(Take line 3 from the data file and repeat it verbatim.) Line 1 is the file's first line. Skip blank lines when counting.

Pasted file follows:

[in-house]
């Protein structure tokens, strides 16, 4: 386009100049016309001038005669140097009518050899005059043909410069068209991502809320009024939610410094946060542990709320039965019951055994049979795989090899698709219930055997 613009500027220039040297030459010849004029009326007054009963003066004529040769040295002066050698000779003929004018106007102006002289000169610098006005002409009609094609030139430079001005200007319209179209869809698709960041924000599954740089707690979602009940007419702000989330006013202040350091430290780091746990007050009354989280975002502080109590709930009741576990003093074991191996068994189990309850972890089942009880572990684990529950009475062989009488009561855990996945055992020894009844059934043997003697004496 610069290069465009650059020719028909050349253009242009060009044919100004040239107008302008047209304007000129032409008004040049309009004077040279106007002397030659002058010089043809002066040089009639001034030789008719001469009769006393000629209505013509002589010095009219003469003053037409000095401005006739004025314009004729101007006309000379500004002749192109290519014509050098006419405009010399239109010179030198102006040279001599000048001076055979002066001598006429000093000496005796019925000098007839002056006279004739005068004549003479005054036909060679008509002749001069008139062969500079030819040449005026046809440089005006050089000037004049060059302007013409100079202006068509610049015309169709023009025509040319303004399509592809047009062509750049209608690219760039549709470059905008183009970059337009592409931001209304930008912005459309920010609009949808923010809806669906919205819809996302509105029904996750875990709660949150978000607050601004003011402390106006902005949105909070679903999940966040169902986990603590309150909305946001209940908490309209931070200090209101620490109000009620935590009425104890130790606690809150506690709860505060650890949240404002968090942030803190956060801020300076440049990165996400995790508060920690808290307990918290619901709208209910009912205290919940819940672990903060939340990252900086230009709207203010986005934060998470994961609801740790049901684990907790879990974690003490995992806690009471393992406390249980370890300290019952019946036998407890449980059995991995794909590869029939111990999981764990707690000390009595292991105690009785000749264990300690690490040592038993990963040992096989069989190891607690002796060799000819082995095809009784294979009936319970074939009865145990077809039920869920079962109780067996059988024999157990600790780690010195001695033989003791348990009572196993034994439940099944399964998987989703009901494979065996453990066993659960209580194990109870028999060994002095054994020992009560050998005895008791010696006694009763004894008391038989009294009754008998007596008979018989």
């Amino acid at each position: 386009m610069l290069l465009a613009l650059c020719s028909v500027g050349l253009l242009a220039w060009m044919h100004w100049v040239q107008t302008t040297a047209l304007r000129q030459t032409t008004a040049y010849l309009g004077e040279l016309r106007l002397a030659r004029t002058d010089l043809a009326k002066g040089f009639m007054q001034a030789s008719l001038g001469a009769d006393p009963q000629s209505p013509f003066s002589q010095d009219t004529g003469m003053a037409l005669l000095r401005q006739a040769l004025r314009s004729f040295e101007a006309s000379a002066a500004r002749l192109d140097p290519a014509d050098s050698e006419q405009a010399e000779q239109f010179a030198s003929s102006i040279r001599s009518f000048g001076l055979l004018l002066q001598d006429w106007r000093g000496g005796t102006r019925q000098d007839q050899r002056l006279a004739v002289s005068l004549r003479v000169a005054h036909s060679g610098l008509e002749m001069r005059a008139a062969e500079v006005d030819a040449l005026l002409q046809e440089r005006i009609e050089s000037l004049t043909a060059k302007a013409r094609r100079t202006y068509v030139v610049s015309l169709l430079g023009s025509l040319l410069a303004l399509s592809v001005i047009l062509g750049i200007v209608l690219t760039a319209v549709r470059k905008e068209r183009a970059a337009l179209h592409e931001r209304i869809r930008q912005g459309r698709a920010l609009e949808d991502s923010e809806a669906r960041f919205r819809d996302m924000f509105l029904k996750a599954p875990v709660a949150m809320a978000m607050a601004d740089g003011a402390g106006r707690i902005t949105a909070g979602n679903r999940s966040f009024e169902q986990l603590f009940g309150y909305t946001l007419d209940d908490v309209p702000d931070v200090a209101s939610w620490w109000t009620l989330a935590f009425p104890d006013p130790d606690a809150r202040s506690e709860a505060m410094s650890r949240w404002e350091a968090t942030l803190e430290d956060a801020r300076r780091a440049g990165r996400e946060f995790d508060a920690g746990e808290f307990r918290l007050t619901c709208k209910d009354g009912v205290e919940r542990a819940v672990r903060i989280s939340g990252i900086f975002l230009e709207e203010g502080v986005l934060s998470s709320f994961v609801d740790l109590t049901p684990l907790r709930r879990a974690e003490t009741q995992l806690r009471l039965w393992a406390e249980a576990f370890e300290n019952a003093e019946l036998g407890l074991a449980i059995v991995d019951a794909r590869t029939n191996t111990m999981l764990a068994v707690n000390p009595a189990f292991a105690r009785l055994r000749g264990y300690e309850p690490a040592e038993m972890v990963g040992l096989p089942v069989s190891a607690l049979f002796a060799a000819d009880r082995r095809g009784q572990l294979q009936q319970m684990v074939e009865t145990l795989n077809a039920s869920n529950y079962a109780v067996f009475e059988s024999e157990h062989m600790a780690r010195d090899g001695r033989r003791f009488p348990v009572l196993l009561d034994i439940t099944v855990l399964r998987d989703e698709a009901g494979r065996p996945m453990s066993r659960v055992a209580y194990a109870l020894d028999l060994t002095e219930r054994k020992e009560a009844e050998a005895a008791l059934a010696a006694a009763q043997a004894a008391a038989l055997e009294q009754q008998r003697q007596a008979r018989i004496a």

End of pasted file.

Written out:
């Amino acid at each position: 386009m610069l290069l465009a613009l650059c020719s028909v500027g050349l253009l242009a220039w060009m044919h100004w100049v040239q107008t302008t040297a047209l304007r000129q030459t032409t008004a040049y010849l309009g004077e040279l016309r106007l002397a030659r004029t002058d010089l043809a009326k002066g040089f009639m007054q001034a030789s008719l001038g001469a009769d006393p009963q000629s209505p013509f003066s002589q010095d009219t004529g003469m003053a037409l005669l000095r401005q006739a040769l004025r314009s004729f040295e101007a006309s000379a002066a500004r002749l192109d140097p290519a014509d050098s050698e006419q405009a010399e000779q239109f010179a030198s003929s102006i040279r001599s009518f000048g001076l055979l004018l002066q001598d006429w106007r000093g000496g005796t102006r019925q000098d007839q050899r002056l006279a004739v002289s005068l004549r003479v000169a005054h036909s060679g610098l008509e002749m001069r005059a008139a062969e500079v006005d030819a040449l005026l002409q046809e440089r005006i009609e050089s000037l004049t043909a060059k302007a013409r094609r100079t202006y068509v030139v610049s015309l169709l430079g023009s025509l040319l410069a303004l399509s592809v001005i047009l062509g750049i200007v209608l690219t760039a319209v549709r470059k905008e068209r183009a970059a337009l179209h592409e931001r209304i869809r930008q912005g459309r698709a920010l609009e949808d991502s923010e809806a669906r960041f919205r819809d996302m924000f509105l029904k996750a599954p875990v709660a949150m809320a978000m607050a601004d740089g003011a402390g106006r707690i902005t949105a909070g979602n679903r999940s966040f009024e169902q986990l603590f009940g309150y909305t946001l007419d209940d908490v309209p702000d931070v200090a209101s939610w620490w109000t009620l989330a935590f009425p104890d006013p130790d606690a809150r202040s506690e709860a505060m410094s650890r949240w404002e350091a968090t942030l803190e430290d956060a801020r300076r780091a440049g990165r996400e946060f995790d508060a920690g746990e808290f307990r918290l007050t619901c709208k209910d009354g009912v205290e919940r542990a819940v672990r903060i989280s939340g990252i900086f975002l230009e709207e203010g502080v986005l934060s998470s709320f994961v609801d740790l109590t049901p684990l907790r709930r879990a974690e003490t009741q995992l806690r009471l039965w393992a406390e249980a576990f370890e300290n019952a003093e019946l036998g407890l074991a449980i059995v991995d019951a794909r590869t029939n191996t111990m999981l764990a068994v707690n000390p009595a189990f292991a105690r009785l055994r000749g264990y300690e309850p690490a040592e038993m972890v990963g040992l096989p089942v069989s190891a607690l049979f002796a060799a000819d009880r082995r095809g009784q572990l294979q009936q319970m684990v074939e009865t145990l795989n077809a039920s869920n529950y079962a109780v067996f009475e059988s024999e157990h062989m600790a780690r010195d090899g001695r033989r003791f009488p348990v009572l196993l009561d034994i439940t099944v855990l399964r998987d989703e698709a009901g494979r065996p996945m453990s066993r659960v055992a209580y194990a109870l020894d028999l060994t002095e219930r054994k020992e009560a009844e050998a005895a008791l059934a010696a006694a009763q043997a004894a008391a038989l055997e009294q009754q008998r003697q007596a008979r018989i004496a």